The 12 million kirana stores employ 45 million people and account for 95 percent of the country’s Rs 35 trillion market for food and grocery. However, only 2 percent of the kirana stores have been digitised so far. The rate is much lower for women and rural merchants.

Secondly, deeper engagement with industry to prioritise actions and commitments to solve for systemic exclusion. For example, earlier this year, the government bought together state governments and eight different stakeholder groups to identify concrete actions to ensure fairness is systematically embedded in merchant digitisation.

It also created a roadmap for new and creative partnerships to build the last mile local digital ecosystems. One notable commitment is by MeitY to leverage the National Language Translation Mission to disseminate digital payments information, privacy clauses, and consent in local languages for trust and empowerment. 
We can develop a common understanding among stakeholders regarding trust and equity in the system by embracing the UN Principles for Responsible Digital Payments — a comprehensive set of principles and actions launching later this year, to which India contributed.

These include fair treatment of clients, security of data, ensuring funds are safe and easy to use, transparency (especially on pricing), catering to individual needs and capabilities, interoperability, accountability, and prioritisation of women. 

Paradoxically, while fintech and digital payments are growing in leaps and bounds, rural India is still a cash-based economy. There are many reasons for this, most importantly, the trust deficit. 

People don’t necessarily trust an interface written in English. Horrific experiences of visiting bank branches 30 km away to reverse a failed transaction have spread fear and mistrust fast among customers. And for many, good internet connectivity is not guaranteed to properly make use of an online-first designed solution.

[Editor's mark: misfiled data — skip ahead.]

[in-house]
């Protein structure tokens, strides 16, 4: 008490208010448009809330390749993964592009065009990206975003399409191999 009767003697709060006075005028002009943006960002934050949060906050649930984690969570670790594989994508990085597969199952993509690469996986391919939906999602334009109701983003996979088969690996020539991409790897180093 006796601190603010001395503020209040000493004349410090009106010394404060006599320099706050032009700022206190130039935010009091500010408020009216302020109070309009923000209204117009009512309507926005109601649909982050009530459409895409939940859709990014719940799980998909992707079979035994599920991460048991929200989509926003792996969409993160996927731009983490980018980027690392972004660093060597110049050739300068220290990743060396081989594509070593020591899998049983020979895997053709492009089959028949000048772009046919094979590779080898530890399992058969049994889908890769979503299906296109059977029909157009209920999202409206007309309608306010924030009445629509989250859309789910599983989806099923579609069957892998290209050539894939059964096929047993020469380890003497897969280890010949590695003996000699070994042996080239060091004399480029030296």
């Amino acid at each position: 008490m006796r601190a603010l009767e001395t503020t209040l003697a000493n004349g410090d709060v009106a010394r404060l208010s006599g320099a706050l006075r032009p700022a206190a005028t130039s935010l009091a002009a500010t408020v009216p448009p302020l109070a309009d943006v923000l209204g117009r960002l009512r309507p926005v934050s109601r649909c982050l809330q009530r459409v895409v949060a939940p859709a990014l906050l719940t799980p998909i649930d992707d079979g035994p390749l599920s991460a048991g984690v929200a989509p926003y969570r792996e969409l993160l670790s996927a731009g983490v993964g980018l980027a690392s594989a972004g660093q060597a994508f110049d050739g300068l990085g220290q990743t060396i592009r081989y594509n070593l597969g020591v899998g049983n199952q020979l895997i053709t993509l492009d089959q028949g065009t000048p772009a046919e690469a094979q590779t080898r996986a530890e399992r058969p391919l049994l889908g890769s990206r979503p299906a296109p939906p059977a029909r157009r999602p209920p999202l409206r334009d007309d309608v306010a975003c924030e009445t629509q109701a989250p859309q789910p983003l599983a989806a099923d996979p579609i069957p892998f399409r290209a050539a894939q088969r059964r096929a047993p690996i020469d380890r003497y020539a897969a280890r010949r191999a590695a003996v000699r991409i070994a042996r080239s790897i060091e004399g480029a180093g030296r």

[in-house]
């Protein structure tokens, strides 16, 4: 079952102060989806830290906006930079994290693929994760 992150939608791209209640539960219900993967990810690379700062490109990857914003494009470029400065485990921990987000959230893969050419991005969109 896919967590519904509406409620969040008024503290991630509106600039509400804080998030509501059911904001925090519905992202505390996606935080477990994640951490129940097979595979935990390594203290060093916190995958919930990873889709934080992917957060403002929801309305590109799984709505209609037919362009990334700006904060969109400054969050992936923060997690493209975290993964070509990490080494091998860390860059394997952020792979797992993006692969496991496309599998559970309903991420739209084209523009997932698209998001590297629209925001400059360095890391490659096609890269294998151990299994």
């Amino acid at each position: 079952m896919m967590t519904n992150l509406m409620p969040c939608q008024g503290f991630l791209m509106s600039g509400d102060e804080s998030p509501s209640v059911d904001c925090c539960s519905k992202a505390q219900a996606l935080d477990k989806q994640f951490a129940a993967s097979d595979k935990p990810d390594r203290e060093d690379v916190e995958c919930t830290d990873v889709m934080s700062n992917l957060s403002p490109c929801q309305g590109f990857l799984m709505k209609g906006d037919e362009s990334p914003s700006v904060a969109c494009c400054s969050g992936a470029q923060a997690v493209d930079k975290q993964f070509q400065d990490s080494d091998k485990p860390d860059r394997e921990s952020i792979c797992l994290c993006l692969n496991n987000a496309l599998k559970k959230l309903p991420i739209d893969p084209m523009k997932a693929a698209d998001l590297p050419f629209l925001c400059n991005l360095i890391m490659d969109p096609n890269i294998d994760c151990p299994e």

Thirdly, fintechs can partner with community organisations and civil society leaders who are advocates for the excluded and underserved to co-create solutions together.

We must also build on the excellent evidence and knowledge created by leading privacy advocates and think tanks that have focused on public opinion and citizenry participation to continue the feedback process in digital solutions at the last mile.  

We know that India’s digital foundation is strong, and by building greater alliances and integration between the digital ecosystem and social infrastructure of the country, we can create the space for dialogue and seek feedback.

Responsible implementation of digital payments will need to build greater safeguards, ensure privacy, access, and create a framework for the financial technology ecosystem to address the barriers. This will go a long way in removing the trust deficit and serving women merchants at the last mile.  

All the factors are perfectly aligned for us to embark on a journey of responsible merchant digitisation to achieve financial equality for women. 

As seen in the challenges above, there is work to be done to propel us on the road ahead. But we, as a country and economy, are on our way.

Edited by Suman Singh

(Disclaimer: The views and opinions expressed in this article are those of the author and do not necessarily reflect the views of YourStory.)